Having recently purchased a new moth trap only to break the bulb while unpacking it, I was delighted when my replacement arrived yesterday. This meaning that, for the first time this year, I could kick-back in the garden and engross myself in some local Lepidoptera. Well, this didn’t go exactly to plan – heavy rain hampering my efforts after a meagre two hours – though, with 71 moths of 21 separate species languishing in the trap this morning, it could have gone much worse.
The star of the show when it came time to unpack the trap this morning was undoubtedly the superb Ruby Tiger Phragmatobia fuliginosa pictured above. A rather sumptuous looking moth boasting outlandish crimson underwings, and a real favourite of mine. Not a scarce species, by any standards, but a nice one to see in my urban backyard. Of its winged counterparts also nestled within the trap, a Barred Yellow Cnidaria fulvata was also nice to see; while a couple of Bordered White Bupalus piniaria were new for the garden list. The most numerous species obtained were, as ever, the Large Yellow Underwings Noctua pronuba which, typically, burst out in a flurry of frantic buzzing as soon as I lifted the lid. Much to the delight of my cat which soon set off (unsuccessfully) in pursuit of the escapees.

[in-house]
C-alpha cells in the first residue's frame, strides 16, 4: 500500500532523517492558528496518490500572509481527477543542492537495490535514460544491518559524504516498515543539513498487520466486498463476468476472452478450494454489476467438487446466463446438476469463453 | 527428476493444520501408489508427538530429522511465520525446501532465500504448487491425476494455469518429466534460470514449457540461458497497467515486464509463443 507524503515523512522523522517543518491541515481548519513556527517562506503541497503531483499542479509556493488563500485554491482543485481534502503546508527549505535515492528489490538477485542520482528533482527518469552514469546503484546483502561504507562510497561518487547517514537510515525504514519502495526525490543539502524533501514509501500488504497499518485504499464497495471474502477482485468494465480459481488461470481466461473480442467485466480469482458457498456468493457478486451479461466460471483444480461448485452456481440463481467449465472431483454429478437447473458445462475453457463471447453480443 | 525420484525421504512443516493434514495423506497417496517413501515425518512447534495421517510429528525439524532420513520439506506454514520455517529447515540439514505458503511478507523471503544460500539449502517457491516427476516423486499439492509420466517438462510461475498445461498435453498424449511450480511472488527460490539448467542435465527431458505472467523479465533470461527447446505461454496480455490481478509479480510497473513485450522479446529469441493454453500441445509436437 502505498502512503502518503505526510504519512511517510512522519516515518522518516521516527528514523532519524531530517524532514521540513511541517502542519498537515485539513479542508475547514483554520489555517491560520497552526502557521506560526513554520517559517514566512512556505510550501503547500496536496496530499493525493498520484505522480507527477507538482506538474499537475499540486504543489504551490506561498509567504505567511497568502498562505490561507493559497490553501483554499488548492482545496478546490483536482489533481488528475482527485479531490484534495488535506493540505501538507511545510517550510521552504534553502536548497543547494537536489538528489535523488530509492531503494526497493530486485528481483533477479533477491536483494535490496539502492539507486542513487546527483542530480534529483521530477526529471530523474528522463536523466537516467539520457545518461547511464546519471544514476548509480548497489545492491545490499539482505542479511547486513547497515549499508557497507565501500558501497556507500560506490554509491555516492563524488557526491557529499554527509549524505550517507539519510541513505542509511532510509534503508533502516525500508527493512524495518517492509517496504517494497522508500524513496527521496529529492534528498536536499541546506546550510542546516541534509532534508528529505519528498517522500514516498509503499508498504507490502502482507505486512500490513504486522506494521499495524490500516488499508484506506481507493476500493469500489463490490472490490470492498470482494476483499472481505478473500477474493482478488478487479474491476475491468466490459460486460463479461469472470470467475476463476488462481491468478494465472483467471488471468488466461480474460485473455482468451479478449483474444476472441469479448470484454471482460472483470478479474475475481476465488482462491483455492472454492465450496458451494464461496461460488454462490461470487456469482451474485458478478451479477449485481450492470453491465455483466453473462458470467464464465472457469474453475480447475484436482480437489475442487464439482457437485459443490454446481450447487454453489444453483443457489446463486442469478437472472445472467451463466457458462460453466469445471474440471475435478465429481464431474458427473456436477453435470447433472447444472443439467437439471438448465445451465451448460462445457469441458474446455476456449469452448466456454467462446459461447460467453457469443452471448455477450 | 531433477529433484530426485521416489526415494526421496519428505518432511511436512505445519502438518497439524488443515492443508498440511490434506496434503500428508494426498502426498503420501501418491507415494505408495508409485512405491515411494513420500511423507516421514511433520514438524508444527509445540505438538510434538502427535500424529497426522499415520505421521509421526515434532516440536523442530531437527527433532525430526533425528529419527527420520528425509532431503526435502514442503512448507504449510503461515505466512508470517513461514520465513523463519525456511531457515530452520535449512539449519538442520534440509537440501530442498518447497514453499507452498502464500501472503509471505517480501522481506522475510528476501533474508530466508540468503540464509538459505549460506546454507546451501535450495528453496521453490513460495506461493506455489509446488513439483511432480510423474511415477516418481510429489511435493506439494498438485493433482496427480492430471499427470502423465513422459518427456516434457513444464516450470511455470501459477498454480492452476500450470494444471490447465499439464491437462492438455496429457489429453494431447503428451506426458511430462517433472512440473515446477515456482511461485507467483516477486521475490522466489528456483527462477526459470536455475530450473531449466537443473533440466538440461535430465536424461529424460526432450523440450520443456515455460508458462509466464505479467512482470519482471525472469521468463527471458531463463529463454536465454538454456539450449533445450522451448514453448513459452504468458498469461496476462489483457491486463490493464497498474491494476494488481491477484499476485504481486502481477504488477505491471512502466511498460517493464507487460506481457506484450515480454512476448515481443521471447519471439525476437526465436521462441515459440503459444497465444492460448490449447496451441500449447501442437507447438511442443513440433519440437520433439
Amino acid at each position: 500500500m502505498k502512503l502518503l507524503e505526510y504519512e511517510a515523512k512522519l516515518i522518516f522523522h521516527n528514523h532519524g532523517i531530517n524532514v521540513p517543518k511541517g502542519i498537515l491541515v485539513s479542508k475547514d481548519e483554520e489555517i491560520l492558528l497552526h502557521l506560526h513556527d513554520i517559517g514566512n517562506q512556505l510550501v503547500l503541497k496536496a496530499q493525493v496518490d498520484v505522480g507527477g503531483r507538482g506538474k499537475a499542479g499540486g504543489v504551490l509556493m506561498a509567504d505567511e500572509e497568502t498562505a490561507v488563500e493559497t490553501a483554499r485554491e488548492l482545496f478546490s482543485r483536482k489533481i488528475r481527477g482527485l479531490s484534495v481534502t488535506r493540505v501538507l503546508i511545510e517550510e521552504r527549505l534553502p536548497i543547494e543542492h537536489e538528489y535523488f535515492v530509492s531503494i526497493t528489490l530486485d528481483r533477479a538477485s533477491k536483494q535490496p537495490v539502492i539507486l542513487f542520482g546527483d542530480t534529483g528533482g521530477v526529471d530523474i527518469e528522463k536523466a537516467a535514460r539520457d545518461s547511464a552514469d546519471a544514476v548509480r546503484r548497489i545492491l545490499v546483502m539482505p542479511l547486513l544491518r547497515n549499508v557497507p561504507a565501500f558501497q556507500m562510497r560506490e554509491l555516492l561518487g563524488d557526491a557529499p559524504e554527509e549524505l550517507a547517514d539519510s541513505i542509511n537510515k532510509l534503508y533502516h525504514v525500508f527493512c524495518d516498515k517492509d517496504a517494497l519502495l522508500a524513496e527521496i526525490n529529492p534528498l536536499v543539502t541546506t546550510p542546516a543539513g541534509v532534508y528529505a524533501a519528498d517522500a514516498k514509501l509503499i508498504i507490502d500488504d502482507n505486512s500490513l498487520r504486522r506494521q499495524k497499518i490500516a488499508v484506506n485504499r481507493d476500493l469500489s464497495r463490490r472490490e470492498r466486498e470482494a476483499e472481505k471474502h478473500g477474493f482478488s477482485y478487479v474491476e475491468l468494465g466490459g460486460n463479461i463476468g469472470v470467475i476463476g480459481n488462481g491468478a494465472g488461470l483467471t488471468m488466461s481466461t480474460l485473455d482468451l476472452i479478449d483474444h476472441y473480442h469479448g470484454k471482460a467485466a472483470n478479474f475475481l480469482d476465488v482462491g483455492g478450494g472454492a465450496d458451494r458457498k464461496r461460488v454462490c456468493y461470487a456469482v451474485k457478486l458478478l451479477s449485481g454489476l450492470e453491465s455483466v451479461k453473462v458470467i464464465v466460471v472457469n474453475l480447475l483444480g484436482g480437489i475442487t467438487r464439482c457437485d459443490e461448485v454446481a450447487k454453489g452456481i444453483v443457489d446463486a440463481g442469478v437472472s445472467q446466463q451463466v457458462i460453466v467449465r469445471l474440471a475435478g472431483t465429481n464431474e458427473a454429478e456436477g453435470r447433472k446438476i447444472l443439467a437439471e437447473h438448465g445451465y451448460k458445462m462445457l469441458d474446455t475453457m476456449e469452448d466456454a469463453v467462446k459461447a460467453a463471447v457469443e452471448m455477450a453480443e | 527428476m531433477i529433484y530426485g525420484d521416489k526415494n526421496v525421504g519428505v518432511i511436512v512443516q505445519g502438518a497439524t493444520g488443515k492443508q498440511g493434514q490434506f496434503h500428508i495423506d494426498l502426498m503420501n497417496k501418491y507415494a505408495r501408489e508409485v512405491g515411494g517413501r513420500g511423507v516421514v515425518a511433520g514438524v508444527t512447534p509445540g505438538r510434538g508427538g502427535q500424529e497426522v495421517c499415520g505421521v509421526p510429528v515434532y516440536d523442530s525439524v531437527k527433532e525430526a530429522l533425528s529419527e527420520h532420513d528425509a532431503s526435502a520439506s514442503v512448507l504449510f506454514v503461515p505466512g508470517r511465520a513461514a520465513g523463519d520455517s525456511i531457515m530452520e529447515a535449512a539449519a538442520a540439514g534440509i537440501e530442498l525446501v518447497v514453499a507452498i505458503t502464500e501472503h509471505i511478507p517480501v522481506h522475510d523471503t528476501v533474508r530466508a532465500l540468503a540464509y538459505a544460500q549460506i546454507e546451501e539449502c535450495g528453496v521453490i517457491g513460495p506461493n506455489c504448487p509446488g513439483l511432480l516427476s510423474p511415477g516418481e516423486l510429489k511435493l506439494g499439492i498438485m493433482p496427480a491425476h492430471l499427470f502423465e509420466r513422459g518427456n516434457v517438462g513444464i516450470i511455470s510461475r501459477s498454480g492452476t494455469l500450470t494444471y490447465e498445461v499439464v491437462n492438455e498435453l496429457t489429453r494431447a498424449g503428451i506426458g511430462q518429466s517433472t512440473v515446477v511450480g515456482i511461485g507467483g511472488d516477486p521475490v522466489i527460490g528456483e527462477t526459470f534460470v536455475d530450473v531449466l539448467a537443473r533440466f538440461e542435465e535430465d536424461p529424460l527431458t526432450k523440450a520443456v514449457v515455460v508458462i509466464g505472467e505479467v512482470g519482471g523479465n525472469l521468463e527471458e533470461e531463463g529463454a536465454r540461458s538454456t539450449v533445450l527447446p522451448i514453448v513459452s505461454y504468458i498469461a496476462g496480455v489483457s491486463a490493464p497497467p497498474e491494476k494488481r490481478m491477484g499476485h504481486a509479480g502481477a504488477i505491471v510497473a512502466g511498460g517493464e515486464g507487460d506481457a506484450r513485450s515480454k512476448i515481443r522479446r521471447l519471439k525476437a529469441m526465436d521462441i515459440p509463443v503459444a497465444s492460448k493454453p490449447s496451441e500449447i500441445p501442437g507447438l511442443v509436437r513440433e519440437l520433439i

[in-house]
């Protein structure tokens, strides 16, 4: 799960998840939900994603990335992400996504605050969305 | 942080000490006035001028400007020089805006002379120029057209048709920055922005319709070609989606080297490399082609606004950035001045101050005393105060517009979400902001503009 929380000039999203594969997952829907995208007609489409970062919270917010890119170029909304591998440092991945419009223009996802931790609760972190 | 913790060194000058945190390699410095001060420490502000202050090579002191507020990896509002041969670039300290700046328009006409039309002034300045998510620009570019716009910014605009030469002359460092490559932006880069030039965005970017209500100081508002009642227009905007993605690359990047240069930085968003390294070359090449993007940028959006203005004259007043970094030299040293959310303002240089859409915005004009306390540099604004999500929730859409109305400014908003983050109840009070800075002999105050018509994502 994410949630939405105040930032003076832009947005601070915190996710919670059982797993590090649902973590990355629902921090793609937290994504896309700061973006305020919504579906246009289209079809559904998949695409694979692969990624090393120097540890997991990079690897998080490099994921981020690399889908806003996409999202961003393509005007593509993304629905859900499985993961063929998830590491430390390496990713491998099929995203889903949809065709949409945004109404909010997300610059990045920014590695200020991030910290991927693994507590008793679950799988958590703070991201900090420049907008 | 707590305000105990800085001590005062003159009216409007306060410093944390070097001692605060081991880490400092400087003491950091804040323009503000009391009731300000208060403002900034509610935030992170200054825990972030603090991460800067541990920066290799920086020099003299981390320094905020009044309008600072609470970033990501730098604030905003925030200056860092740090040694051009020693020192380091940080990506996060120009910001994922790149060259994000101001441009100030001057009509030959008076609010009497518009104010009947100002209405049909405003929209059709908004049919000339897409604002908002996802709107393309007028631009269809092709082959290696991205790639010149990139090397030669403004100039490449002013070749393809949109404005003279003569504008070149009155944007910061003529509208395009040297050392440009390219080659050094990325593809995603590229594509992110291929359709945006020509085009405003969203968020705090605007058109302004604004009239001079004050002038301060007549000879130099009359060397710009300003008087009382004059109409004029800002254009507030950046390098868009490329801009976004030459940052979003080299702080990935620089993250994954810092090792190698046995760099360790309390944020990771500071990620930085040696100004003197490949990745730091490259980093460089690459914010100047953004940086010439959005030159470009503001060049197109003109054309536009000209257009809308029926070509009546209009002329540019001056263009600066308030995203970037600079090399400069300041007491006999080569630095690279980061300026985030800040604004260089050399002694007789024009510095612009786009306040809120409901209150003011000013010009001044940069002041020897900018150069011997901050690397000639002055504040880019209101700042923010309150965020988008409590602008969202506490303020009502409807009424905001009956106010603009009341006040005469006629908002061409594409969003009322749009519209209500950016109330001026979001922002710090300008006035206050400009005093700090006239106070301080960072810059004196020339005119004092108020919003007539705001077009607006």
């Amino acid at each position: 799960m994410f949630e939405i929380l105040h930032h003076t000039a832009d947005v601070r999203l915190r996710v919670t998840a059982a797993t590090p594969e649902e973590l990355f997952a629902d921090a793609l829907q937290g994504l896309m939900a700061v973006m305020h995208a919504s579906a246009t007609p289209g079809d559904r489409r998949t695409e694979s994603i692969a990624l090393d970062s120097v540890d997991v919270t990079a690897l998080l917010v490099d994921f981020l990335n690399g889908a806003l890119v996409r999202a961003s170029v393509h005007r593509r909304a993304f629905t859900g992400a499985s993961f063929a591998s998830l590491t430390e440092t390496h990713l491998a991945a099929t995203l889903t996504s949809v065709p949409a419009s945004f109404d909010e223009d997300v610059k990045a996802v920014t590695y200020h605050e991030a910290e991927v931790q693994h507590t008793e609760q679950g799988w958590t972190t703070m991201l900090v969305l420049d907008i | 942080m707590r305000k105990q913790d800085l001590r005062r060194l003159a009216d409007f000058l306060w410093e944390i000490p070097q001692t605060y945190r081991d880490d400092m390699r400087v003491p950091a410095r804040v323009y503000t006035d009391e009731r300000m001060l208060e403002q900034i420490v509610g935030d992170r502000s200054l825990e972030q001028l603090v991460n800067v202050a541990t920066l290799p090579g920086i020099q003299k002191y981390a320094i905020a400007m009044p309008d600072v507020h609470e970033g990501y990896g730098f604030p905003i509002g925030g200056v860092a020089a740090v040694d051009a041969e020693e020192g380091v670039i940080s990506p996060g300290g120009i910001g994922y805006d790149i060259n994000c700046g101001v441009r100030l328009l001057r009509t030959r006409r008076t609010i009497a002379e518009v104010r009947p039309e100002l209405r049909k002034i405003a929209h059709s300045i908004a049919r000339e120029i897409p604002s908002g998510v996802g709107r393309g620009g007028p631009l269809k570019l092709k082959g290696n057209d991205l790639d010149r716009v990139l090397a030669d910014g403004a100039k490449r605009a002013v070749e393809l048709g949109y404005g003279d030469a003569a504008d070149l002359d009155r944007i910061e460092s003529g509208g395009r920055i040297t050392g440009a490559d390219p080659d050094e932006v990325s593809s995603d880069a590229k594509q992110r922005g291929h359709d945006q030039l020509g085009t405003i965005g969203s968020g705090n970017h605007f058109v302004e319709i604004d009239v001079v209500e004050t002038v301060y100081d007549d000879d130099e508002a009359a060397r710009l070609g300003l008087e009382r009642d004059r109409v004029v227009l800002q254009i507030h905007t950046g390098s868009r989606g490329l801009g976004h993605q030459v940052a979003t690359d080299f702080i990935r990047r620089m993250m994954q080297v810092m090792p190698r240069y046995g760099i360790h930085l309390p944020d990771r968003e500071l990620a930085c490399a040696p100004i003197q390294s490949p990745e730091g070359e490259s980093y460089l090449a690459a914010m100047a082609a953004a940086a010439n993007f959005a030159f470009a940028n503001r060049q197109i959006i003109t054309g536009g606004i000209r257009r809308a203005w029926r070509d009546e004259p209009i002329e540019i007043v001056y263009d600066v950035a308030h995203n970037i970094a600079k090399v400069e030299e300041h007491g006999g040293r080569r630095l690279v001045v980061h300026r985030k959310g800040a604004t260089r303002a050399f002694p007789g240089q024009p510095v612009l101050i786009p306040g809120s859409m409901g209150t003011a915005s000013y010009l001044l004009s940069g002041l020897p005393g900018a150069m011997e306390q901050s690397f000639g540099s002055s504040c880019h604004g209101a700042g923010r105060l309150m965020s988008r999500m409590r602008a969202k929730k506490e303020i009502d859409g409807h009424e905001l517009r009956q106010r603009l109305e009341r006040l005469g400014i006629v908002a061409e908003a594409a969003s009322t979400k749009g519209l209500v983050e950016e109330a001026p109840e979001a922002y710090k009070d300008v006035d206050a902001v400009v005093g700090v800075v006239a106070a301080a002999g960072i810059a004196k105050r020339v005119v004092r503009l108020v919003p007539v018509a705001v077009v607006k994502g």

I look forward to trapping more frequently throughout the Summer, and in doing so, uncovering, further, the wealth of unseen life dwelling within my garden.
Double Square-spot, Barred Yellow, Dark Arches, Ruby Tiger, Bee Moth and Small Fan-foot